USNS Comfort, a military hospital ship, will begin a five-month deployment in June to provide care for Venezuelan refugees (Miami Herald) across Latin America. Washington will consider lifting sanctions (NYT) on top Venezuelan military officials who break with President Nicolas Maduro (HT: CFR, which maps the exodus from Venezuela – above).
Venezuela is in the midst of an unprecedented political and economic crisis, the effects of which are rippling across the hemisphere and beyond, CFR analysts Rocio Cara Labrador and William Merrow add:
Wracked by hyperinflation, severe food and medicine shortages, soaring crime rates, and an increasingly authoritarian executive, more than 2.7 million Venezuelans—approximately 9 percent of the population—have fled the country in the past four years. Some four hundred thousand have claimed asylum from political persecution and violence, and another million have gained other forms of residency.
Spain is increasingly taking center stage in Venezuela’s crisis as talks to get president Nicolas Maduro to resign appeared to collapse and its embassy in Caracas gives refuge to Leopoldo Lopez, the opposition leader who escaped house arrest and led an abortive military rebellion last week, VOA’s Martin Arostegui reports:
Involving Spain in schemes to manipulate Maduro into stepping down may have prompted what some analysts say was a premature revolt by regime opponent backed by soldiers who believed Maduro’s defense minister and other key aides were ready to abandon him. …..U.S. Special Envoy for Venezuela Eliott Abrams has tried to use Spain’s influence with the Venezuelan government to bring about the bloodless collapse of Maduro’s rule, among other things by getting Spain to receive Maduro allies who opt to leave Venezuela as part of a transition.
The current situation makes it hard to predict what happens next, argues Benigno Alarcon, director of the center for political studies at Andres Bello Catholic University.
The most credible explanation for the failure of the plan has to do with divided objectives, The Wall Street Journal’s Mary Anastasia O’Grady contends:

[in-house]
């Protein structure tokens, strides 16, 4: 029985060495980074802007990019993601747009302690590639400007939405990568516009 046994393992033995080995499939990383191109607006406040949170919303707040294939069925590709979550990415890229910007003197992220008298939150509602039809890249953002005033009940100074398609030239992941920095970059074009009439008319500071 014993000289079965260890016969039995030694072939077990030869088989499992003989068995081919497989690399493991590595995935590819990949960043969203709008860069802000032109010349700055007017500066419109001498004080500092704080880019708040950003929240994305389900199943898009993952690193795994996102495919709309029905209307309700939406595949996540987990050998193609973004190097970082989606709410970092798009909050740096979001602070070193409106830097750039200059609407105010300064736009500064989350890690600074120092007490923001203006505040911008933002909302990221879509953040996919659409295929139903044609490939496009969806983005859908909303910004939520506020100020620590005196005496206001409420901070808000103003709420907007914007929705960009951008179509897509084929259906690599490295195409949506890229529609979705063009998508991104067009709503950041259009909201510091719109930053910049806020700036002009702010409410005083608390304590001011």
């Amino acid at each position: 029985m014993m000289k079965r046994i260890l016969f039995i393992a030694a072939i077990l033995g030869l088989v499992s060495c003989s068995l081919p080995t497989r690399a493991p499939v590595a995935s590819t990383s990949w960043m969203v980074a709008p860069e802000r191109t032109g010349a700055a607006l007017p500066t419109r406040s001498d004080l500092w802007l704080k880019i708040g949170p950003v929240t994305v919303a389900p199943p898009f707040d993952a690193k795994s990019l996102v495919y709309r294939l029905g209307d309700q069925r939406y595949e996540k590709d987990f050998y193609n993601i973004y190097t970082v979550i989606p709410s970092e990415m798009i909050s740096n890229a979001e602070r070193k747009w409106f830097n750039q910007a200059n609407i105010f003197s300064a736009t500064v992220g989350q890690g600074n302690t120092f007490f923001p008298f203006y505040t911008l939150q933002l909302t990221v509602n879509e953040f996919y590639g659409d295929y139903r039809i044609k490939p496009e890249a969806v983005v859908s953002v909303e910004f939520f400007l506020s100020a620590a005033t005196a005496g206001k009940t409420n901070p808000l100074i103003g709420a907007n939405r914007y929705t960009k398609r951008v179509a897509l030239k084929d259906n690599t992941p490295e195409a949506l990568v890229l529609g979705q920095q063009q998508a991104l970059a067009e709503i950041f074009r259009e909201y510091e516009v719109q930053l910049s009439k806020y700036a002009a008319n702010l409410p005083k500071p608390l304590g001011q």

Mr. Guaidó envisions democracy. The Padrino crowd wants to preserve the command structure it enjoys, hang on to its bank accounts, and not be held accountable for its crimes against humanity or its corruption. The only thing the two sides have in common may be the shared goal of getting rid of Mr. Maduro. But Mr. Padrino, who is notoriously close to the Kremlin, won’t do it at any cost.
Days ago Juan Guaidó was on the streets of Caracas calling the “final phase” in his attempts to oust Venezuela’s Nicolás Maduro. This attempt, termed a “coup” by the Maduro government, failed. Now what? Guaidó spoke to the BBC’s Nick Bryant.
Hybrid military-civilian regime?
Mr. Guaidó and Mr. Maduro appear to be locked in an epic battle for the support of the armed forces, but the situation is more complicated than that, say the Inter-American Dialogue’s Michael Shifter* and Bruno Binetti. To be sure, the armed forces will have to decide whether it is time for Mr. Maduro to go and, if so, negotiate the terms of his departure. But a government absent Mr. Maduro does not necessarily mean an embrace of Mr. Guaidó or a shift to democratic rule, they write for the New York Times:
Instead Venezuela could face either a relatively long transition under military rule, lasting until the armed forces are convinced that a return to democracy will not jeopardize their power and privileges, or a hybrid military-civilian regime in which Mr. Guaidó and other opposition leaders will share power with military leaders accused of serious crimes. This prospect is undoubtedly discouraging. But once transitions begin, they tend to acquire a life of their own.
“The apparent unity of the [Venezuelan] upper command despite three visible calls by Guaido to abandon Maduro since January raises significant questions about the reasons for his [Guaido’s] apparent overconfidence,” Jennifer McCoy, a Latin American expert at Georgia State University, told The LA Times.